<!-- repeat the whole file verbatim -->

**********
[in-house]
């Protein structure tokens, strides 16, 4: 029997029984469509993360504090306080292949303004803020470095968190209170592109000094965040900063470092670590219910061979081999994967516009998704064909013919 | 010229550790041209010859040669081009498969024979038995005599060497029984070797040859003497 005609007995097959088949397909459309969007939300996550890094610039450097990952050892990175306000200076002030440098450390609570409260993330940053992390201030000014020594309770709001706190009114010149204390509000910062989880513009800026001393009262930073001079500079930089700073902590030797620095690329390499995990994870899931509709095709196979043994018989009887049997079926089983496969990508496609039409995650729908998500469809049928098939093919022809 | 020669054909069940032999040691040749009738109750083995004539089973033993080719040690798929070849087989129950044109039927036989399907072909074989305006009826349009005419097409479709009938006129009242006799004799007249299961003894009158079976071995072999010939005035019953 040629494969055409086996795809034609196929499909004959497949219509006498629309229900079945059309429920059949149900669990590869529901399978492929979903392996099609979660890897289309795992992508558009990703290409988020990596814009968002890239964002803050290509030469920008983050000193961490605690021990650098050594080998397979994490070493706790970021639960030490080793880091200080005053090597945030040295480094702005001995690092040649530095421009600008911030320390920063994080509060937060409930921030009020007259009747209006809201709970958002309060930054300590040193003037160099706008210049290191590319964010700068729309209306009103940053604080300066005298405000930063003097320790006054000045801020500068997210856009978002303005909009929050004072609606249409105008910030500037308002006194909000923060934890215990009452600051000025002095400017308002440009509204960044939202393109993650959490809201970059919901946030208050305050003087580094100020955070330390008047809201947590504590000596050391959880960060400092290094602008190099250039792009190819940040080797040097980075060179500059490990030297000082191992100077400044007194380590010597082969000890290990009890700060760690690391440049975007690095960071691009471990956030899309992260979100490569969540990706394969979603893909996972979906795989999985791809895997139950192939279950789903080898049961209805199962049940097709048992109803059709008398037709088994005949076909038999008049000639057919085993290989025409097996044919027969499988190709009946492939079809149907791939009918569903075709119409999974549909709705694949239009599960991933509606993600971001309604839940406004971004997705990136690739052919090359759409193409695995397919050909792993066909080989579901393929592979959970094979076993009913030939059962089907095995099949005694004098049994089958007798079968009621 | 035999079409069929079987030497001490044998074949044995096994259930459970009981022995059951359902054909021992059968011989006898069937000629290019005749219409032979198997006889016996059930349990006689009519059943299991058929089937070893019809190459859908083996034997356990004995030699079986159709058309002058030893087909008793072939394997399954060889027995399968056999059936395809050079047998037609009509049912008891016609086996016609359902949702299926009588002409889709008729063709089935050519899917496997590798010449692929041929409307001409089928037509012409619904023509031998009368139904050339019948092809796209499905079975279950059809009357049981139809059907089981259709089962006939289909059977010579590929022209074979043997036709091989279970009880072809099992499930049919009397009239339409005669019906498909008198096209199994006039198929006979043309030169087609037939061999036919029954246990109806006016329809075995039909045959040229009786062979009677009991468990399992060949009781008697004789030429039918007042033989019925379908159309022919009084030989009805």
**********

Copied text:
[in-house]
């Protein structure tokens, strides 16, 4: 029997029984469509993360504090306080292949303004803020470095968190209170592109000094965040900063470092670590219910061979081999994967516009998704064909013919 | 010229550790041209010859040669081009498969024979038995005599060497029984070797040859003497 005609007995097959088949397909459309969007939300996550890094610039450097990952050892990175306000200076002030440098450390609570409260993330940053992390201030000014020594309770709001706190009114010149204390509000910062989880513009800026001393009262930073001079500079930089700073902590030797620095690329390499995990994870899931509709095709196979043994018989009887049997079926089983496969990508496609039409995650729908998500469809049928098939093919022809 | 020669054909069940032999040691040749009738109750083995004539089973033993080719040690798929070849087989129950044109039927036989399907072909074989305006009826349009005419097409479709009938006129009242006799004799007249299961003894009158079976071995072999010939005035019953 040629494969055409086996795809034609196929499909004959497949219509006498629309229900079945059309429920059949149900669990590869529901399978492929979903392996099609979660890897289309795992992508558009990703290409988020990596814009968002890239964002803050290509030469920008983050000193961490605690021990650098050594080998397979994490070493706790970021639960030490080793880091200080005053090597945030040295480094702005001995690092040649530095421009600008911030320390920063994080509060937060409930921030009020007259009747209006809201709970958002309060930054300590040193003037160099706008210049290191590319964010700068729309209306009103940053604080300066005298405000930063003097320790006054000045801020500068997210856009978002303005909009929050004072609606249409105008910030500037308002006194909000923060934890215990009452600051000025002095400017308002440009509204960044939202393109993650959490809201970059919901946030208050305050003087580094100020955070330390008047809201947590504590000596050391959880960060400092290094602008190099250039792009190819940040080797040097980075060179500059490990030297000082191992100077400044007194380590010597082969000890290990009890700060760690690391440049975007690095960071691009471990956030899309992260979100490569969540990706394969979603893909996972979906795989999985791809895997139950192939279950789903080898049961209805199962049940097709048992109803059709008398037709088994005949076909038999008049000639057919085993290989025409097996044919027969499988190709009946492939079809149907791939009918569903075709119409999974549909709705694949239009599960991933509606993600971001309604839940406004971004997705990136690739052919090359759409193409695995397919050909792993066909080989579901393929592979959970094979076993009913030939059962089907095995099949005694004098049994089958007798079968009621 | 035999079409069929079987030497001490044998074949044995096994259930459970009981022995059951359902054909021992059968011989006898069937000629290019005749219409032979198997006889016996059930349990006689009519059943299991058929089937070893019809190459859908083996034997356990004995030699079986159709058309002058030893087909008793072939394997399954060889027995399968056999059936395809050079047998037609009509049912008891016609086996016609359902949702299926009588002409889709008729063709089935050519899917496997590798010449692929041929409307001409089928037509012409619904023509031998009368139904050339019948092809796209499905079975279950059809009357049981139809059907089981259709089962006939289909059977010579590929022209074979043997036709091989279970009880072809099992499930049919009397009239339409005669019906498909008198096209199994006039198929006979043309030169087609037939061999036919029954246990109806006016329809075995039909045959040229009786062979009677009991468990399992060949009781008697004789030429039918007042033989019925379908159309022919009084030989009805």